“Go, sell what you have…”

Getting compliments on your personal belongings takes on a whole new meaning when you’re about to get rid of everything you own. In recent months I’ve made more than one loose acquaintance — including my doctor — very uncomfortable when I eagerly asked, “Do you want it?” after they told me they liked something I was wearing.

A good friend who is also hoping to enter religious life this summer put it so well: getting rid of your belongings in preparation for religious life is like standing on a precipice looking into eternity with everything that has always distracted us suddenly behind us. There’s nothing left: just me and the Great Unknown. In fact, as he pointed out, everyone will end up at this moment at some point in their lives, we’re just getting there a little earlier.

I keep running back to that scene in the Gospel, when the rich young man asked Jesus what he must do to inherit eternal life. He has kept all the commandments, but he knows there’s something more. And Jesus looks at him, loves him, and says, “You lack one thing; go, sell what you have, and give to the poor, and you will have treasure in heaven; and come, follow me” (Mk. 10:21). The young man’s reaction — going away sad because he had many possessions — has always broken my heart. In the past few years especially I’ve found myself wanting to shake him. You’ve just been offered the world, I want to shout at him. How can you walk away?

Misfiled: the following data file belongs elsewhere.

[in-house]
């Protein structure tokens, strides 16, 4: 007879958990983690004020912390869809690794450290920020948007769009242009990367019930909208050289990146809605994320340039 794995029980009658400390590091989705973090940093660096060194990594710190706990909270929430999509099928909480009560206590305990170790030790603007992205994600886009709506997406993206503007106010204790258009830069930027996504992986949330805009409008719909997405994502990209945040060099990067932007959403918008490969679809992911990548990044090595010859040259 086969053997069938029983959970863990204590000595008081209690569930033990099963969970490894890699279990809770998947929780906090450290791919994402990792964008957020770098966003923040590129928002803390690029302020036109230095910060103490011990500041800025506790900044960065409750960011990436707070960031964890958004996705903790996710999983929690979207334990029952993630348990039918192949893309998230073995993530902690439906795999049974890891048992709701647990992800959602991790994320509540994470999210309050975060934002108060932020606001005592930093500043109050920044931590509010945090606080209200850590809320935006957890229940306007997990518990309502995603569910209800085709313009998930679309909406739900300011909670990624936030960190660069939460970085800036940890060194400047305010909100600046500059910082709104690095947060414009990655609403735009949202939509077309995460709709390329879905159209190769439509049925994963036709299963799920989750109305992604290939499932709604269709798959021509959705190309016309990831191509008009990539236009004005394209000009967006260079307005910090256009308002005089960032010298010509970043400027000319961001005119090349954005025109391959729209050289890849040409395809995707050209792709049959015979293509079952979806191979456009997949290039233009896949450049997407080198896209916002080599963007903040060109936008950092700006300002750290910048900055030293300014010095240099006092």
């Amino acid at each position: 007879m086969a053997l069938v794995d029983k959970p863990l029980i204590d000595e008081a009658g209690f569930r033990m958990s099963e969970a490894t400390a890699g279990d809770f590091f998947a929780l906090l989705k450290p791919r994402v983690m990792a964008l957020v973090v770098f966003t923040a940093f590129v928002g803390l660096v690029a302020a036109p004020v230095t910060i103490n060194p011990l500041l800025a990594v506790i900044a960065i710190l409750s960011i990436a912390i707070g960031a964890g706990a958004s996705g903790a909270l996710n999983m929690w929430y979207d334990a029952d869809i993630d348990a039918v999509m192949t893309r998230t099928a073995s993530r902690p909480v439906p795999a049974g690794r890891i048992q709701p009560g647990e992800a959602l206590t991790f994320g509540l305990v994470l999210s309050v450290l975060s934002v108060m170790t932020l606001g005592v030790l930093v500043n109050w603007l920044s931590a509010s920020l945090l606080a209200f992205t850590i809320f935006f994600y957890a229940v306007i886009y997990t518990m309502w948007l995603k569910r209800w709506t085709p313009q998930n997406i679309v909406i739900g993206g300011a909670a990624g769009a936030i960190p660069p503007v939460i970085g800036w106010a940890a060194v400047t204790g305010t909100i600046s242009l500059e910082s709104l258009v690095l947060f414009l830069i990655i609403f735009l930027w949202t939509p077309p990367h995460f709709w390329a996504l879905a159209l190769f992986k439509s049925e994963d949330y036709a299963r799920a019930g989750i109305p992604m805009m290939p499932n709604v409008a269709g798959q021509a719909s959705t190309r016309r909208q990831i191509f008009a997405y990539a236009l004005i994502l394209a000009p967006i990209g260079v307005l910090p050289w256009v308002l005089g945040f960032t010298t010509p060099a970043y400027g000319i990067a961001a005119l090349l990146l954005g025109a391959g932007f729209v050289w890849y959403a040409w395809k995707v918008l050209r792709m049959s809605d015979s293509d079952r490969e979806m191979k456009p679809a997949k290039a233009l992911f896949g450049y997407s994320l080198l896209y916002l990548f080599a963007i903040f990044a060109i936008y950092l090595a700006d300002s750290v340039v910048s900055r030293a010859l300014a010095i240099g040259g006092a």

But here I am, faced with a similar invitation, and every day there’s a little twinge. That little porcelain boat from the Dollar Store my sister gave to me for Christmas back in 1991 — it’s a silly trinket, but I’ve carried it around for years, and I admit to a tremor at the thought of letting go. The baby blanket my five-year-old self used to use as a royal robe when playing dress-up … my books and my piano … so many of things we take for granted, right down to the use of that comfortable word, “mine.”

Yes, even letting go of “my” friends is proving to be a lot harder than I ever expected (and I never fooled myself that it would be easy).

God doesn’t ask any of us for halves. That’s what I’m facing in so many concrete ways right now. When he asks us for everything, he means everything. (And by the way, he asks all of us for everything.) He pushes us past the point of comfort, even past discomfort, to that place where the tears start and we cry, “But I can’t!”